No Holes PDC Electromagnetic Parking Sensors PD1 Installation Pictorial DIY!
Since I been to London this summer and seen the full potential of the European E46 (power folding mirrors, rear fog lamps, parking sensors, driver's side glove box) I set out to do some mods to my USA Spec E46 to bring it up to snuff.
At my home I usually park in back against the wall so when I leave in the mornings it is easy to pull out between the two cars on either side of me.
I prefer to get my car as close to wall as possible since the driveway space in front of the parking spot isn't all that wide and lots of my neighbors still have their outdated oversized grocery getting SUVs Trucks.
The Electromagnetic kit is simple. There are three main parts; the ECU body, The antenna sensor strip that looks like a roll of scotch tape and sticks to your bumper innards, and the speaker that goes into your cabin.
I took a really big gamble when I got my kit for only $29 on eBay. There is the famous Parking Dynamics kit sold out of the UK and via eBay that costs around $100 to $119 USD. Their kits have 100% customer praise and 100% of their 30,000 or so customers claimed that their kits all worked perfectly. Their kits are also guaranteed and warrantied. Still $119 sounded extreme. So after extensive research I found out that most of these kits are originally called PD1 (sound alert) and PD2 (visual & sound alert) and are basically all exported from China. So I took a chance and got the $29 no guarantee no warranty kit. In retrospect based on the success of the $29 kit I would recommend the $100 kit since that kit allows you to add extra stuff and you can always upgrade or replaced parts of your current kit that is under warranty. In short, the technology works well enough that $100 spent is not going to be money wasted.
I had a hard time removing my bumper so I opted to place the sensor strip in my lower E46 bumper trim strip. Which incidentally is the same location that the OEM sensor dots are located in.
The strip comes off quite easily. No special tools where needed for this entire DIY. Removal tools for the bumper (T50 Torx bit and a big arse ratchet will be needed if you plan on removing the entire E46 bumper) is all that I could see most people not having in their household. Other than this, a basic splicing kit for splicing the wiring to the reverse tail lamps, and needle nose pliers for plucking the trunk liner anchors off would be needed. I also bought two tubes of Silicon Sealant ($4-$5 a tube at Autozone or Walmart) for weather coating the antenna sensor strip.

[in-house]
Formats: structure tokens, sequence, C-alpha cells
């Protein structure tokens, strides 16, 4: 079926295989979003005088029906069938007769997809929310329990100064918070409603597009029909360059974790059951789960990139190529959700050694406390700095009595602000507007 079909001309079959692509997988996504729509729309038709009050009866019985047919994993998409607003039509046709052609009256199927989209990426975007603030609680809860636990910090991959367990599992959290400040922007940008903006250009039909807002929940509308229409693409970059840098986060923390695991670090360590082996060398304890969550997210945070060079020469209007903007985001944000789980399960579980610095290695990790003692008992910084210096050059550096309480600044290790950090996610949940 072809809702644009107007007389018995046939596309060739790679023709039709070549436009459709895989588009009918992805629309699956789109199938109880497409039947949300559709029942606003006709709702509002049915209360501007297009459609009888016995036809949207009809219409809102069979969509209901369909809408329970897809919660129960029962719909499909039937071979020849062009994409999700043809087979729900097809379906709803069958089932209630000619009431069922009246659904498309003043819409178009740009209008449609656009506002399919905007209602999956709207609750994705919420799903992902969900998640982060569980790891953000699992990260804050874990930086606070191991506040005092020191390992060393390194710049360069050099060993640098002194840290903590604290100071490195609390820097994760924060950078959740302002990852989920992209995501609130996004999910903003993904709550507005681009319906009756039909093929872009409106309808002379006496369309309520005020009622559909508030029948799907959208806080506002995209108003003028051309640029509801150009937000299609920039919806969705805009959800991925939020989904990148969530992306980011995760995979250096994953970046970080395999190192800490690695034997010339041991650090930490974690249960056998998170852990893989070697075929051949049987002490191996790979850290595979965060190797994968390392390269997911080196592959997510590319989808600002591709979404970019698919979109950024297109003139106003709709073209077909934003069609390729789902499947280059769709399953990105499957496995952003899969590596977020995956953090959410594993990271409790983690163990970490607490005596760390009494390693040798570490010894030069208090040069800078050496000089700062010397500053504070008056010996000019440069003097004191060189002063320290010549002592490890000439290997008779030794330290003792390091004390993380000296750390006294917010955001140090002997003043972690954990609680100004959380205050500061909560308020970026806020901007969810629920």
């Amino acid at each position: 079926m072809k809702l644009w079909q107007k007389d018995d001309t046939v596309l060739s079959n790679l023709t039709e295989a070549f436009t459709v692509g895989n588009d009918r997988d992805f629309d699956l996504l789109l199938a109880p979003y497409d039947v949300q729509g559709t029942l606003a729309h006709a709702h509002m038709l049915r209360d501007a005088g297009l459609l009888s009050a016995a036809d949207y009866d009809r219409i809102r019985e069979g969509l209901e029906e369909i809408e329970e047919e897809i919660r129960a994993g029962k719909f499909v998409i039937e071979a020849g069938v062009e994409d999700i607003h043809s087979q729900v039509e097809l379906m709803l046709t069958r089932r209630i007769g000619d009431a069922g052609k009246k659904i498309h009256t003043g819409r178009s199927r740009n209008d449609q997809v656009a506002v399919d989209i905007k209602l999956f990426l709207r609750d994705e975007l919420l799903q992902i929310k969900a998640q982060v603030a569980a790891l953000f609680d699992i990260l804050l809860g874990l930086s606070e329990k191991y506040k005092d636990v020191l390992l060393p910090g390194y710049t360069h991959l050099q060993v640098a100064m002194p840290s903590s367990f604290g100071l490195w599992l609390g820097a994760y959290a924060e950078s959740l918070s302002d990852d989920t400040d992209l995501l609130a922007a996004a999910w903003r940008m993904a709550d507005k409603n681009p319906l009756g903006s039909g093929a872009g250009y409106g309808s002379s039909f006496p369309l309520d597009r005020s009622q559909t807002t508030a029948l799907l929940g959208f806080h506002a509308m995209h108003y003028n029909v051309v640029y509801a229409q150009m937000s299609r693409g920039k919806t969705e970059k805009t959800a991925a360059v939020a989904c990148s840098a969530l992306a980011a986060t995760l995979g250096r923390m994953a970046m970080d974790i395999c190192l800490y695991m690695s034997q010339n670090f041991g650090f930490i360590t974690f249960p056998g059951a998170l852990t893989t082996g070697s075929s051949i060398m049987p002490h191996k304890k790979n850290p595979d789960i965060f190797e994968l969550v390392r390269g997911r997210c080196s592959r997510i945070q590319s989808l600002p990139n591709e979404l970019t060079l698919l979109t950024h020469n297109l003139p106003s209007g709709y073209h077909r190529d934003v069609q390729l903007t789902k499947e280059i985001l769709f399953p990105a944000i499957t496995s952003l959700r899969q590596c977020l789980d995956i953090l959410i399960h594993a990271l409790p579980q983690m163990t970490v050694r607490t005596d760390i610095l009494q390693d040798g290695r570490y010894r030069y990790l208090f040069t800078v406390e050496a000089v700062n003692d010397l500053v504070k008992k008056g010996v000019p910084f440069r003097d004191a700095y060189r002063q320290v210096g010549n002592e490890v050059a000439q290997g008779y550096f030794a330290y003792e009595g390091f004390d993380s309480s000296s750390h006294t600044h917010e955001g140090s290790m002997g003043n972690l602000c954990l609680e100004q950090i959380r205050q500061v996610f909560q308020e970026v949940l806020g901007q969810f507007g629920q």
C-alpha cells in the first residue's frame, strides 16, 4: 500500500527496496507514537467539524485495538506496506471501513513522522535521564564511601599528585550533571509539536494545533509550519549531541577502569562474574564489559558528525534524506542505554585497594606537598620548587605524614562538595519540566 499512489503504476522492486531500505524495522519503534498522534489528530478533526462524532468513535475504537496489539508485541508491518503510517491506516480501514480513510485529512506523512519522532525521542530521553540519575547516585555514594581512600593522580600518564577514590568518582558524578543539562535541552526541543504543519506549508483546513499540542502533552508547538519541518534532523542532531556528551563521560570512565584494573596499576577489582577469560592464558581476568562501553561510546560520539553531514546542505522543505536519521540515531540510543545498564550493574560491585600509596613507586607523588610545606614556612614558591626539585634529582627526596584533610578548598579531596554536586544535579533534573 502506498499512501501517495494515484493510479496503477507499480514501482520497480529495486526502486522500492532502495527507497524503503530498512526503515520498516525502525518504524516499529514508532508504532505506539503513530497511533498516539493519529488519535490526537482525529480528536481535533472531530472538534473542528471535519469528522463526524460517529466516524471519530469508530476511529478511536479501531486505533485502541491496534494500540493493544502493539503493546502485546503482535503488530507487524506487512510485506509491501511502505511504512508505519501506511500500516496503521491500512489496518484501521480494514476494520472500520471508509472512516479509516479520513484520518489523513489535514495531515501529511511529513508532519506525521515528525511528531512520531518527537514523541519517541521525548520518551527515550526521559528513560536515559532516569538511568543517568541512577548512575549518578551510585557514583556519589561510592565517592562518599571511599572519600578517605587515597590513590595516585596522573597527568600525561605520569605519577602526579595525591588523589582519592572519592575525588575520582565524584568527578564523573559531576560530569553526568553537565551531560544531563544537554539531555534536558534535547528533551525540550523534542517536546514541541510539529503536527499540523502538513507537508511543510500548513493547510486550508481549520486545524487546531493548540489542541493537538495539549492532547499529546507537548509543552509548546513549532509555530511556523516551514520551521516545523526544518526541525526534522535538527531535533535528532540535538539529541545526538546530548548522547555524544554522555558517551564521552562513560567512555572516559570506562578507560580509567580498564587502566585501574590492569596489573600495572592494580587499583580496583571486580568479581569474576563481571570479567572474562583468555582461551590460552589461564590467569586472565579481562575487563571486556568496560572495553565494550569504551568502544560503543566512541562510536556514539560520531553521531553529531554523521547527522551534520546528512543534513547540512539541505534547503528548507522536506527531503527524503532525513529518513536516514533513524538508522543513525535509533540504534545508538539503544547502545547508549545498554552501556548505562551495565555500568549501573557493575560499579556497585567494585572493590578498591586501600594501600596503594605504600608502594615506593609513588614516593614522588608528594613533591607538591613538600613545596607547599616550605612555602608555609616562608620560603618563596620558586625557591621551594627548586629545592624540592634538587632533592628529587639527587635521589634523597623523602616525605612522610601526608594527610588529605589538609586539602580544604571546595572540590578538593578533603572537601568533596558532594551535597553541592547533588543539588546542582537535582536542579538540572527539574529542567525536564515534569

Once you are waiting for the bumper or bumper trim strip to dry you can return back out to the car and begin setting the wiring up
It is pretty straight forward what you need to do.
Push the wires that you are splicing to the tail lamps and the ECU Connector head thru the firewall where you will connect the white connector to the ECU box and run the splice wires to the location where you will splice them to a ground source AND the blue/yellow power source coming off the reverse tail lamps.
I wasn't sure how loud the speaker's beeping would be. The manual says you can put it in the trunk area or under the driver's side footwell area. I didn't want it to be too loud or too faint and I wanted the location to be fairly easy to access in case I needed to troubleshoot down the road. The passenger side B P-i-l-l-a-r was the best place. From here I can hear the beeping clearly.
Water got inside my first layer of coating so I reapplied the strip better and coated it a second time using a generous amount of silicon sealant. Note that the sensor strip itself is weather and waterproof and works when wet, but the metallic components will age quicker from road salt, repeated wettings and I figure it is best to seal it in and be safe.
Parking Dynamics supply extra sensor strips as well. So $100 may not be a bad investment if it guarantees you a lifetime supply of sensor strips.
I realized that the best way to apply the sensor strip was to run it from the connector head first down to the tail end and then double back the extra tail to run parallel with
strip. The package warned not to cut the sensor strip but suggested to loop the extra tail and tie it down. I had not idea how to do that so I figured double back the tail and tape it down was the best solution.
Said and done it worked like a charm against the rear wall at my parking slot.
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